Today’s Wonder of the Day was inspired by syed. syed Wonders, “How do I make a game?” Thanks for WONDERing with us, syed!
Words. They’re around us every second of every minute of every day. They’re spoken, written and read aloud. They are the tools we use to communicate.
Words can inspire us. They can bring us to tears. They can motivate us to action. They can make us laugh. They can arouse every emotion known to man within our hearts.
They can also be lots of fun to play with! If you’ve ever done a crossword puzzle or a word search, you know word games can be fun. Today’s Wonder of the Day is about a specific type of wordplay that kids love: anagrams!
An anagram is a word game that involves rearranging the letters of a word or group of words to make a new word or group of words. There is only one rule. You have to use all the original letters just once.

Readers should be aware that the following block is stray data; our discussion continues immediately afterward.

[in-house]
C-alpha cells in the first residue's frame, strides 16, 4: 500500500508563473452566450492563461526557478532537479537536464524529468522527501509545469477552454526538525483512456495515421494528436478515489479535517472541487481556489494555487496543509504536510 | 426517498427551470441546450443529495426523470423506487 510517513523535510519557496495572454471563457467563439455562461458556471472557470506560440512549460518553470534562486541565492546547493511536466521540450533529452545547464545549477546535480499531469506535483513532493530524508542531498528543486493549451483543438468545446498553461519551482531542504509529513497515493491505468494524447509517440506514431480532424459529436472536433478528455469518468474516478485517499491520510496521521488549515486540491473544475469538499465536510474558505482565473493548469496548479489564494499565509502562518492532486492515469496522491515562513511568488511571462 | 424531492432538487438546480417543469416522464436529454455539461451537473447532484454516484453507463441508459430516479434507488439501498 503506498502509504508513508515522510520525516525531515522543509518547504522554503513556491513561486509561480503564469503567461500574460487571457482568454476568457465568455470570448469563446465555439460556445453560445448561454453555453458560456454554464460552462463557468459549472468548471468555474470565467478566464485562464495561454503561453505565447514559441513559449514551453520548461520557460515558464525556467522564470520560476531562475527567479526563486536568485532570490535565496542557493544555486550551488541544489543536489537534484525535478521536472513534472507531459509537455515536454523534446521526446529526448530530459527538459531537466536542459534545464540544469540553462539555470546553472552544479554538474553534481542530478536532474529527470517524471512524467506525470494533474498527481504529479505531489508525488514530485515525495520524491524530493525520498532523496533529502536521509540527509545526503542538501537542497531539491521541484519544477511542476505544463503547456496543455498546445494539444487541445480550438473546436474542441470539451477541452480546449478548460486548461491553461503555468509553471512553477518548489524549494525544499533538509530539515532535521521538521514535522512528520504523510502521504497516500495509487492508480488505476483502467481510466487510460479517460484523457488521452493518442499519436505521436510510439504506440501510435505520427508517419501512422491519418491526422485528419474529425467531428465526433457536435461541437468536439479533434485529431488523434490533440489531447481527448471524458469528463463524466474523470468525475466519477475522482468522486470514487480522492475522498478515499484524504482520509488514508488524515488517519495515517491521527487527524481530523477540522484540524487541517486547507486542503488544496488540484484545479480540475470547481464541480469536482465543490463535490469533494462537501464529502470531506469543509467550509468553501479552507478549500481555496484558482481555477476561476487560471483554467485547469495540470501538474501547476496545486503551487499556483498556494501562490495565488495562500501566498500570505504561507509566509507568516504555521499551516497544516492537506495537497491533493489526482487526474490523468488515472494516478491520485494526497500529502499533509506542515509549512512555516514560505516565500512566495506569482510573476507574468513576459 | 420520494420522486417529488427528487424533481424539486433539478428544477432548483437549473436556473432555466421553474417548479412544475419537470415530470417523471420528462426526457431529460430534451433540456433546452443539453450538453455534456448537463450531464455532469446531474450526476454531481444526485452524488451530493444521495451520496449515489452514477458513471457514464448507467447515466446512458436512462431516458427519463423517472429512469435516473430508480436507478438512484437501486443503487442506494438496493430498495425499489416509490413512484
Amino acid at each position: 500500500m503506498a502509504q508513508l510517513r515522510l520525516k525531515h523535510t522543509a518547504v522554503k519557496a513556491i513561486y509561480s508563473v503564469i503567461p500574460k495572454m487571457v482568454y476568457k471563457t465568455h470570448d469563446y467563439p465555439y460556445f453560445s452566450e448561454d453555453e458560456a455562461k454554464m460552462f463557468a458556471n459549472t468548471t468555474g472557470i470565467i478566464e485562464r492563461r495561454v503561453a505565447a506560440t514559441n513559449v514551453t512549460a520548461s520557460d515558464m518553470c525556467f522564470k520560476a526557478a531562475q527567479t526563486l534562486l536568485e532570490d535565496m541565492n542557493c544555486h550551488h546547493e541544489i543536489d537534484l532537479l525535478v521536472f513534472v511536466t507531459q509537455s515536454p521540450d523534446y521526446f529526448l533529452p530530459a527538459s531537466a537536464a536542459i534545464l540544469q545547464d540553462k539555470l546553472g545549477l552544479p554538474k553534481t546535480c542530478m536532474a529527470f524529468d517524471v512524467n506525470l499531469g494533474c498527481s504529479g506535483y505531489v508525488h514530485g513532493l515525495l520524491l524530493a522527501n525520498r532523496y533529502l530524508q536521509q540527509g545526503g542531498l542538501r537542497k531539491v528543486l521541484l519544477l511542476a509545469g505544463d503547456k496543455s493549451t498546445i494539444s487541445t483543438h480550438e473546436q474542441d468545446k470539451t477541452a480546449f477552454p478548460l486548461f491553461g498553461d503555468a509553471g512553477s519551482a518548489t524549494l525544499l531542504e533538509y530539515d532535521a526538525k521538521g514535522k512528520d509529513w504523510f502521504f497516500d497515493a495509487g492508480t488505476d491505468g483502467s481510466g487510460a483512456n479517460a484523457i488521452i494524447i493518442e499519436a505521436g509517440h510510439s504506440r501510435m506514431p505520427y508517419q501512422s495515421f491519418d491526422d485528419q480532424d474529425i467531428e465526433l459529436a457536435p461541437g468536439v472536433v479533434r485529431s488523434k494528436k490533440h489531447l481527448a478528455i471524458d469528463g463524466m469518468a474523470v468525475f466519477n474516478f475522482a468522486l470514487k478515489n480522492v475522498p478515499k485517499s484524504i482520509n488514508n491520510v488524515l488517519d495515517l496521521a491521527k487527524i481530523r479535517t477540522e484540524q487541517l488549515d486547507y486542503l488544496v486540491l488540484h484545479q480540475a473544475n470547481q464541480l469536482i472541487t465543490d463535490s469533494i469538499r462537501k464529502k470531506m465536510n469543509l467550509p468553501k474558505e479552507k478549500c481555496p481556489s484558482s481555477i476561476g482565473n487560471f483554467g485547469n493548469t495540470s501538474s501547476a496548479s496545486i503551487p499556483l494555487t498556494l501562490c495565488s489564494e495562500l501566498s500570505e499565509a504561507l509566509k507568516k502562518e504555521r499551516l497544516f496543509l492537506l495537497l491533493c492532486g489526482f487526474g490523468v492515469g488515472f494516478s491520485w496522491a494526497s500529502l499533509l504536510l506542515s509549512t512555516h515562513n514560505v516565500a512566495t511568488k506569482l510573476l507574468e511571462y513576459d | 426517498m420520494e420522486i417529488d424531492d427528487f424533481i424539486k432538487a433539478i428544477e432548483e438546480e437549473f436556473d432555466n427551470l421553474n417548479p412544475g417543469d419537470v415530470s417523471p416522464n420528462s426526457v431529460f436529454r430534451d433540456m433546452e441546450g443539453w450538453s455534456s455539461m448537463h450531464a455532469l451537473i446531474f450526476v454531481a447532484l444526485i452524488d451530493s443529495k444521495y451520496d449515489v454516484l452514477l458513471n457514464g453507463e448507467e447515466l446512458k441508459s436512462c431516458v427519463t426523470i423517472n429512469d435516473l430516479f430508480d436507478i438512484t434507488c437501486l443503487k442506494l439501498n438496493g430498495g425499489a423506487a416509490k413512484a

The original word or group of words is called the subject of the anagram. The anagram itself is the word or group of words you make by rearranging the letters of the subject.
People who love anagrams don’t simply come up with any new word or group of words. Instead, they challenge themselves to make anagrams that in some way comment on or reflect the subject. For example, “the eyes” can be rearranged into “they see.” Or “listen” can be rearranged into “silent.”
Anagrams have also often been used to disguise names or to create aliases. Harry Potter fans probably already know that “I am Lord Voldemort” is really “Tom Marvolo Riddle.” In fact, historians have traced the origin of anagrams back to the time of Moses, when anagrams were used to discover the hidden meaning behind names.
Anagrams are fun to do on their own. But they’re also a part of many other types of word games. Have you ever played Boggle? How about completing completed Jumble in a newspaper? Have you tried your hand at a cryptic crossword puzzle? You’ve likely used anagrams as part of those games.
Standards: CCRA.L.3, CCRA.L.6, CCRA.R.1, CCRA.R.2, CCRA.R.4, CCRA.R.10, CCRA.SL.1, CCRA.W.4